• Conference paper
    Bakopoulou C, Bulygina N, Butler A, McIntyre Net al., 2012,

    Sensitivity Analysis and Parameter Identifiability of the Land Surface Model JULES at the point scale in permeable catchments

  • Conference paper
    Almeida S, Bulygina N, McIntyre N, Wagener T, Buytaert Wet al., 2012,

    Predicting flows in ungauged catchments using correlated information sources

    , BHS International Hydrology Symposium
  • Journal article
    Llovell F, Marcos RM, MacDowell N, Vega LFet al., 2012,

    Modeling the Absorption of Weak Electrolytes and Acid Gases with Ionic Liquids Using the Soft-SAFT Approach

    , JOURNAL OF PHYSICAL CHEMISTRY B, Vol: 116, Pages: 7709-7718, ISSN: 1520-6106
  • Journal article
    Sommer J, Pausch J, Brundrett MC, Dixon KW, Bidartondo MI, Gebauer Get al., 2012,

    Limited carbon and mineral nutrient gain from mycorrhizal fungi by adult Australian orchids.

    , American Journal of Botany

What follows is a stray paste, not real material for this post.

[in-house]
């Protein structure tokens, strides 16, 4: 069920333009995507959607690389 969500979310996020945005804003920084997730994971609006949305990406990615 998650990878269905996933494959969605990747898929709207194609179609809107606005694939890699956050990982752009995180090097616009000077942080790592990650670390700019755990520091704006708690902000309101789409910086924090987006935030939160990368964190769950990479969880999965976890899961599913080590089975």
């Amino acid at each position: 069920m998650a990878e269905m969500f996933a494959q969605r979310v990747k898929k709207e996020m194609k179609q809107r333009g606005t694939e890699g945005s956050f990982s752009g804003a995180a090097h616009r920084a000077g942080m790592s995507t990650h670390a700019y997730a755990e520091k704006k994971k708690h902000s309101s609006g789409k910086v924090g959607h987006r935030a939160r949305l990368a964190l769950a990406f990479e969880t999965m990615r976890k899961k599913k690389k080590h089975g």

• Premise of the study: In addition to autotrophic and fully mycoheterotrophic representatives, the orchid family comprises species that at maturity obtain C and N partially from fungal sources. These partial mycoheterotrophs are often associated with fungi that simultaneously form ectomycorrhizas with trees. This study investigates mycorrhizal nutrition for orchids from the southwestern Australian biodiversity hotspot.• Methods: The mycorrhizal fungi of 35 green and one achlorophyllous orchid species were analyzed using molecular methods. Nutritional mode was identified for 27 species by C and N isotope abundance analysis in comparison to non-orchids from the same habitat. As a complementary approach, (13)CO(2) pulse labeling was applied to a subset of six orchid species to measure photosynthetic capacity.• Key results: Almost all orchids associated with rhizoctonia-forming fungi. Due to much higher than expected variation within the co-occurring nonorchid reference plants, the stable isotope approach proved challenging for assigning most orchids to a specialized nutritional mode; therefore, these orchids were classified as autotrophic at maturity. The (13)CO(2) pulse labeling confirmed full autotrophy for six selected species. Nonetheless, at least three orchid species (Gastrodia lacista, Prasophyllum elatum, Corybas recurvus) were identified as nutritionally distinctive from autotrophic orchids and reference plants.• Conclusions: Despite the orchid-rich flora in southwestern Australia, partial mycoheterotrophy among these orchids is less common than in other parts of the world, most likely because most associate with saprotrophic fungi rather than ectomycorrhizal fungi.